Wednesday, August 27, 2008

Degrees of separation

Last week I had coffee with Michelle, a writer I just met, who happens to be someone with whom I have been otherwise unknowingly associated with for the past few years. Though she has not yet been published with the company I work for, we distribute her other published books to customers in the US. Further to that, her husband is an architect at a firm that Scott nearly took a position with last year, and also a friend of the principal designer at Meade Design Group which, incidently, I am doing contract work for right now. Even stranger, they lived in Boston during the same time period Scott lived there, and in Halifax during the same years I was attending Dalhousie University. They lived two blocks from my apartment. One of my instructors was their landlord. I finally met her at Ivan's studio opening party a few weeks ago and introduced myself.

Anyway, all these coincidences are not really the point of this post. It's the story of this writer's and this architect's meeting that had me dumbstruck.
When she was fourteen and living in Vancouver, she placed a classified ad in the international section of a newspaper. She wrote that she was looking for a pen-pal, someone to swap letters with about books, geography and any other matter of international conversation.
Somewhere in Argentina, a 17-year-old boy was scouring the classified ads for a second-hand drafting table. He happened to notice the pen-pal seeker's ad and decided to respond.
They never met in person until nine years of letter writing had elapsed. Nine years!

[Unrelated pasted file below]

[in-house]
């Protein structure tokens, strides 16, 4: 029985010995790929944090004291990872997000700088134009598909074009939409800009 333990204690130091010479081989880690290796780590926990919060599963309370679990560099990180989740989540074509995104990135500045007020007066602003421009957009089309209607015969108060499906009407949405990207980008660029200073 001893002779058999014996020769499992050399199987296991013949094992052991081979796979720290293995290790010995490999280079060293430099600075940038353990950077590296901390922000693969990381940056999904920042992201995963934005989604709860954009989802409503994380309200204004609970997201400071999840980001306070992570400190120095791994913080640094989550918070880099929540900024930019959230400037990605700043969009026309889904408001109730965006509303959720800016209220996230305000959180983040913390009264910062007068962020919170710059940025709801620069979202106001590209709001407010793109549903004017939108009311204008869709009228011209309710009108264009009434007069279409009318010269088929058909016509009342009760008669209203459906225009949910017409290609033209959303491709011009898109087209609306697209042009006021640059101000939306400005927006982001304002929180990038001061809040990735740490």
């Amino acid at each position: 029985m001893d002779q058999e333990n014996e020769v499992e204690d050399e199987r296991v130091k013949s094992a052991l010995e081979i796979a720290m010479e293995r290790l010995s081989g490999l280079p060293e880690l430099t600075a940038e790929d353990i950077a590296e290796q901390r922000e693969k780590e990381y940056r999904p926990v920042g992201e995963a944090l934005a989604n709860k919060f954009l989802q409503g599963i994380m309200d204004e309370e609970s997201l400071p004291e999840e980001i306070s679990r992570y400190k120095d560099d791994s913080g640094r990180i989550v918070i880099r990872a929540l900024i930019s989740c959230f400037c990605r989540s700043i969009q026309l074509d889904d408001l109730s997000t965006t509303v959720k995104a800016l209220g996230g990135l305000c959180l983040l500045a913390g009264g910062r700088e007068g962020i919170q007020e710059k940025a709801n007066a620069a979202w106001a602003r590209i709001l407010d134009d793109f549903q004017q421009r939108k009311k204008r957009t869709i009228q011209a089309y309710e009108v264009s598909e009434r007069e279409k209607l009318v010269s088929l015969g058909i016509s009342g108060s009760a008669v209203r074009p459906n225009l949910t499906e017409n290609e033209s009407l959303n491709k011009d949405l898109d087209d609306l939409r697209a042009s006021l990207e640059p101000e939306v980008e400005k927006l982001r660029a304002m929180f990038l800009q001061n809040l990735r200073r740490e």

Then at 26, he had business in Chicago (and if you're going to Chicago, you might as well swing by Vancouver) and their first meeting was arranged. Since then, there have been brief periods of separation; once while Michelle was cycling across Canada and he was out of touch in the jungles of Bolivia and they had to phone her father to receive updates on each other's adventures (who may as well have been carrying out a stint on the Space Station, judging by all the astonishing footnotes in this tale).
And well, you know how it all eventually ends; a proposal, a wedding, a marriage.

Theirs is a story of soulmates if there ever was one. Which makes me think of my rope ladder, but I'll save that post for another day....

1 comment:

Vancouver realtor said...

We all know it, papermouse, and you're the one of many who reminded us of this fact. Life is full of exciting surprises as well as falls and sad happenings. Speaking from my own experience, people (soulmates, best friends, pen friends, etc.) are for me the most important value in my life, or to be more precise, they were for some time. I met a lot of people this way, from many of whom I'm still in contact with. Perhaps without them I woudn't be there where I am now, working as a Vancouver realtor and I'm happy I have a job that I enjoy and I have enough money to pay my living. But hey, this story would be a great scenario for some love comedy with a sweet happy ending. :P Indeed, it would. With greets,
Jay